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Hints of abuse pre-dated 10-year-old's murder by starvation

Eman Moss

Eman Moss

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Tiffany Moss

LAWRENCEVILLE — Nine years after fighting for — and winning — sole custody of his daughter, police believe Eman Moss starved her to death, put her body in a trash can and set it on fire.

At about 3:45 a.m. Saturday, Moss called 911 from his apartment on Lawrenceville’s Veranda Chase Drive and told the operator he wanted to commit suicide. He then said his 10-year-old daughter, Emani, had “drank some type of chemical and was deceased.”

When Gwinnett County police arrived, they found a badly burned body tucked into a trash can near the apartment complex’s community recreation area. The girl’s father and stepmother, Tiffany Moss, were arrested and charged with felony murder, first-degree cruelty to children and concealing a body.

According to documents obtained Monday, Emani Moss was starved to death. The burns, the trash can, the fictional chemical cocktail — all were alleged attempts to cover that up.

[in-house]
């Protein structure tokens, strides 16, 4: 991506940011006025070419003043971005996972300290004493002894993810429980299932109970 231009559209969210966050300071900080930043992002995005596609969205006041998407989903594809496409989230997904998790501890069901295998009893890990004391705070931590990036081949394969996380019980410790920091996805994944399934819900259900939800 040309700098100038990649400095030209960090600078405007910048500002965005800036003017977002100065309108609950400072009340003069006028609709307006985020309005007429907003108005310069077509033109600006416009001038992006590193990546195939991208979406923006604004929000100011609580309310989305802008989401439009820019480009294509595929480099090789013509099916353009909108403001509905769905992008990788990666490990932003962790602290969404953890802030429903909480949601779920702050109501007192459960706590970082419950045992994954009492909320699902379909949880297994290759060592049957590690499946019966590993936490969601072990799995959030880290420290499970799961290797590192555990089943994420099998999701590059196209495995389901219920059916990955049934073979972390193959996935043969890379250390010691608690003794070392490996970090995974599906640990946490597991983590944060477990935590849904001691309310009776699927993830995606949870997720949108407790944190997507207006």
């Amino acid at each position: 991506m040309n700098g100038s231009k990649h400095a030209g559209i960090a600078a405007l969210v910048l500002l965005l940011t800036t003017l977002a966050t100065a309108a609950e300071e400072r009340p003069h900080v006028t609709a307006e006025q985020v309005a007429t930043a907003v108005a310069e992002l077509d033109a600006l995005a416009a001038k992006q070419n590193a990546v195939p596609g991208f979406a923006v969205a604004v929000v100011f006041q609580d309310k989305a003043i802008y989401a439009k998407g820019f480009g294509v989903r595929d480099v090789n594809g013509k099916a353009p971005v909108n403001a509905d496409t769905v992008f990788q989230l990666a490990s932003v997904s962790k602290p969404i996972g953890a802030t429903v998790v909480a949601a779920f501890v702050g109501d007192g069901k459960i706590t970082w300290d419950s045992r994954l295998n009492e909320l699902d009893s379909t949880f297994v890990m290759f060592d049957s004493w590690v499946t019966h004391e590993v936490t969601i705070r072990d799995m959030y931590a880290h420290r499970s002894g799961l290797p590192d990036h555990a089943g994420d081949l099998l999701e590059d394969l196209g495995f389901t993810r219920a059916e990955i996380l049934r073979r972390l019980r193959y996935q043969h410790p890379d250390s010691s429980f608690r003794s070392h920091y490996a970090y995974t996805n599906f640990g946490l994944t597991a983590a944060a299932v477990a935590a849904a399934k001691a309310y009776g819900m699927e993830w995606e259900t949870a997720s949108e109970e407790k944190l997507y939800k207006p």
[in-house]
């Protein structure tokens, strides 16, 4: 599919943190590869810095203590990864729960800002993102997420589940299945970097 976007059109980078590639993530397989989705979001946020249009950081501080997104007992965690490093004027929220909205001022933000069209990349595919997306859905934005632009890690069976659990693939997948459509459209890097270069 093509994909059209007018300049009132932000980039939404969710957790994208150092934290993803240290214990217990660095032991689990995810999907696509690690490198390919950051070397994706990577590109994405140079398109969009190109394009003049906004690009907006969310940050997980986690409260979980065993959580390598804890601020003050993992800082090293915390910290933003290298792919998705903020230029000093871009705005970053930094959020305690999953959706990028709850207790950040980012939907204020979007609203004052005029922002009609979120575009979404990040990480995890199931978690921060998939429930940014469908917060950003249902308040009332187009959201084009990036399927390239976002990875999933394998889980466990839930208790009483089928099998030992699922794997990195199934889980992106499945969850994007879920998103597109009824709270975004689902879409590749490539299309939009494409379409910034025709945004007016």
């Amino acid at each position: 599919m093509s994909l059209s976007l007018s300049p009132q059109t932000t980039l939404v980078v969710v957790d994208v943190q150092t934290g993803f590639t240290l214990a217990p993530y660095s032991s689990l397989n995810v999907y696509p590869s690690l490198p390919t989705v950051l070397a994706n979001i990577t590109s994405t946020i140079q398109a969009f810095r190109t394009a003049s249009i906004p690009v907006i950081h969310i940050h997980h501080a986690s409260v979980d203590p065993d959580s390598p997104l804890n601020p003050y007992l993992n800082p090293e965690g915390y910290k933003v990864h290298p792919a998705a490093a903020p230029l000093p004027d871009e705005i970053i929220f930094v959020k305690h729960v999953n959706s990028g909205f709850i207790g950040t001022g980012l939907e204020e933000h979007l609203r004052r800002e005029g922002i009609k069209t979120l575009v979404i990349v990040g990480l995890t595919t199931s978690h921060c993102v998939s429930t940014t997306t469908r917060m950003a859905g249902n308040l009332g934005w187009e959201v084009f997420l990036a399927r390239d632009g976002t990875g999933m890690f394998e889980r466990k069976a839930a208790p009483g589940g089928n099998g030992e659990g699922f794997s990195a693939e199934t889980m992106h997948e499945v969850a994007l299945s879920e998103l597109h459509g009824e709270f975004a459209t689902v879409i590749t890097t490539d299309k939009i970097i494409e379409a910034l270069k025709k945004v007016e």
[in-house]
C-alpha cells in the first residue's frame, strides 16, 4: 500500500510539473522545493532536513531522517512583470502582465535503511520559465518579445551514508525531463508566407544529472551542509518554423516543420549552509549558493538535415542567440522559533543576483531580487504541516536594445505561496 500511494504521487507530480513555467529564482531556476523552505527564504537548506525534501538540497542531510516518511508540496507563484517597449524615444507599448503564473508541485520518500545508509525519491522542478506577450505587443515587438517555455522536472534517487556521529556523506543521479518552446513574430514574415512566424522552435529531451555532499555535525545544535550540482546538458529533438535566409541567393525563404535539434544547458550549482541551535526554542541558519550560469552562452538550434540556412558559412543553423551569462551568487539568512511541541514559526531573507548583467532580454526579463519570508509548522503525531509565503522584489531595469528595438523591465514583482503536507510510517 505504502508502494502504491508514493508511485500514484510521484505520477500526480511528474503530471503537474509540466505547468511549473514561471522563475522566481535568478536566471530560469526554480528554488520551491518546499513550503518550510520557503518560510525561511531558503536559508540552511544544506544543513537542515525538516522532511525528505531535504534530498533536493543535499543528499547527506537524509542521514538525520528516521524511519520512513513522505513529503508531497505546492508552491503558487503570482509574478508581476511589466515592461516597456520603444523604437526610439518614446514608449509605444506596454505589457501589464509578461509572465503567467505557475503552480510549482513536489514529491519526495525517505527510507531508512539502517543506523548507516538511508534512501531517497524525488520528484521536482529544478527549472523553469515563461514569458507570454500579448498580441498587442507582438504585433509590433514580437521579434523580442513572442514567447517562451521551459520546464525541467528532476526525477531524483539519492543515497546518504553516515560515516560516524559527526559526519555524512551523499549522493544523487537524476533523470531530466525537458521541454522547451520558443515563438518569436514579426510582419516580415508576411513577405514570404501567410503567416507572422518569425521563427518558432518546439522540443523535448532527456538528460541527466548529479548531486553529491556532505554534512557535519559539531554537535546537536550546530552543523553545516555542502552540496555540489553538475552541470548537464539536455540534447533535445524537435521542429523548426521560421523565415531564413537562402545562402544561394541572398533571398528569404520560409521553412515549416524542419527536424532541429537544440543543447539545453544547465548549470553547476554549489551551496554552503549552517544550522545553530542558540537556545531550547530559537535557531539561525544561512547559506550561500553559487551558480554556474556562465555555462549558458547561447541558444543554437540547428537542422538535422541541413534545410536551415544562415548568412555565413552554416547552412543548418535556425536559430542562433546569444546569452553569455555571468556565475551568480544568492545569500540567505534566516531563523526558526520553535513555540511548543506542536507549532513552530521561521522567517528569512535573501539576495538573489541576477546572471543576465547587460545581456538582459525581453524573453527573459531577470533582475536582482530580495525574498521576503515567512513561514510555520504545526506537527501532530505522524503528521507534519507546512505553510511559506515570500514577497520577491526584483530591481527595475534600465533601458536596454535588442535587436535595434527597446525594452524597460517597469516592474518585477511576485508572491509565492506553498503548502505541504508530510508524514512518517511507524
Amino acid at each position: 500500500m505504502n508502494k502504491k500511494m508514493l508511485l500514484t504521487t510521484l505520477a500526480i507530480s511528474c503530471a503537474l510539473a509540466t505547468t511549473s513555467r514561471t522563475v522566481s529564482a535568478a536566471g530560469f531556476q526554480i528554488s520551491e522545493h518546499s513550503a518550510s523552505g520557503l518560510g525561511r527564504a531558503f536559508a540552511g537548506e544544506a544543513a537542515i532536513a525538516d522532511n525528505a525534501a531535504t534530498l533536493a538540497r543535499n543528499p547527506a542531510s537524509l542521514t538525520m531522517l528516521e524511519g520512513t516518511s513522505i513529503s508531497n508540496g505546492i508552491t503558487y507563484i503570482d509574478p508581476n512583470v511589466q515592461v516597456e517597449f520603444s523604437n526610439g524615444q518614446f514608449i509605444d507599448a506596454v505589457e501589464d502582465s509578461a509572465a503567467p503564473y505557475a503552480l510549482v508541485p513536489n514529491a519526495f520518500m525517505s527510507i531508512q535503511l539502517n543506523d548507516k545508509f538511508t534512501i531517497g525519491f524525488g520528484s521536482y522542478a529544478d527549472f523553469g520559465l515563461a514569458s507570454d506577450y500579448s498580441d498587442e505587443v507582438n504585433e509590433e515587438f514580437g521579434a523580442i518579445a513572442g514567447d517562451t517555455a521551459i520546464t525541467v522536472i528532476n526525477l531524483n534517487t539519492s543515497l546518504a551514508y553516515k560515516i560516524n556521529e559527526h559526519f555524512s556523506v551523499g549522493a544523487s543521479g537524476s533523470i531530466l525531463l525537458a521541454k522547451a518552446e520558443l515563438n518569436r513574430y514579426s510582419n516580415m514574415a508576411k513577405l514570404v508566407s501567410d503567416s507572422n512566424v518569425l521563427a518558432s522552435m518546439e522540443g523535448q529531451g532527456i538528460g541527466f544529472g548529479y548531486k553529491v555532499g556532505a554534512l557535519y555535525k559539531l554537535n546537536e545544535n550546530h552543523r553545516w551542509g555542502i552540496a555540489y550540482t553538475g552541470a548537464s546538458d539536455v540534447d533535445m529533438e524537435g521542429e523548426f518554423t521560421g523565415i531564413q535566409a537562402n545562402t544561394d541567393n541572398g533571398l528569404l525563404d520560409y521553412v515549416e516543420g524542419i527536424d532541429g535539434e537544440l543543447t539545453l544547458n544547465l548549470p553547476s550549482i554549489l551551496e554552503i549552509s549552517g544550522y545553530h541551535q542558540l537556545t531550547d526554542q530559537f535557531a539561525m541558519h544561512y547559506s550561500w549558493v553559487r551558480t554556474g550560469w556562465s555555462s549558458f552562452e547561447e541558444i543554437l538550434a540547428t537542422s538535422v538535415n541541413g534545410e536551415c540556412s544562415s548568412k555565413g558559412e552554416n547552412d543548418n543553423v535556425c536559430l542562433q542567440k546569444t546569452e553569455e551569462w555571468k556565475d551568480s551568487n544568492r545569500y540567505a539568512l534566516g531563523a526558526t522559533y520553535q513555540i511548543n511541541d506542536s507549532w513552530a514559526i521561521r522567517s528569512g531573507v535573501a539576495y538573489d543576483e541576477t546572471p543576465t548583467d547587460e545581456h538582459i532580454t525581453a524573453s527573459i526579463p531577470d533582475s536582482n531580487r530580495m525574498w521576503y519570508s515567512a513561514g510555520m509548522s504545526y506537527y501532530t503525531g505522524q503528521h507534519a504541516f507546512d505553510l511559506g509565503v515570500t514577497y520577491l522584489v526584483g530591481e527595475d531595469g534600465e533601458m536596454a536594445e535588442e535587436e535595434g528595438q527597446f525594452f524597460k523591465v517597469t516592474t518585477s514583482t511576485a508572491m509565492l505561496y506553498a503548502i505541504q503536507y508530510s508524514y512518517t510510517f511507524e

“The defendant denied the victim enough food to live,” warrants for both suspects said, in part.

“The victim appeared extremely emaciated and skinny,” Gwinnett County police Det. Colin Flynn said, “and … through our investigation we were able to determine that she was not fed regularly.”

Authorities believe Emani Moss may have died as early as last Wednesday, Oct. 29.

The warning signs began piling up long before that.

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More than 10 years ago, Eman Moss began dating Danita Leaks. Their young relationship was a happy one, the latter said, until she got pregnant.

“When we first started dating, he wasn’t like this,” Leaks said. “He was a very nice guy.”

Leaks said they began “arguing and fighting all the time” after she got pregnant with Emani. By 2004, Moss had filed paperwork seeking sole custody of the child, then barely a year old.

He eventually won, despite Leaks’ formal complaints.

“Eman is a very violent person and demonstrates physical violence when he can’t get his way with me in that he will argue, rant, rave and cause physical harm to my person when enraged,” Leaks wrote in a letter to the magistrate judge overseeing the case.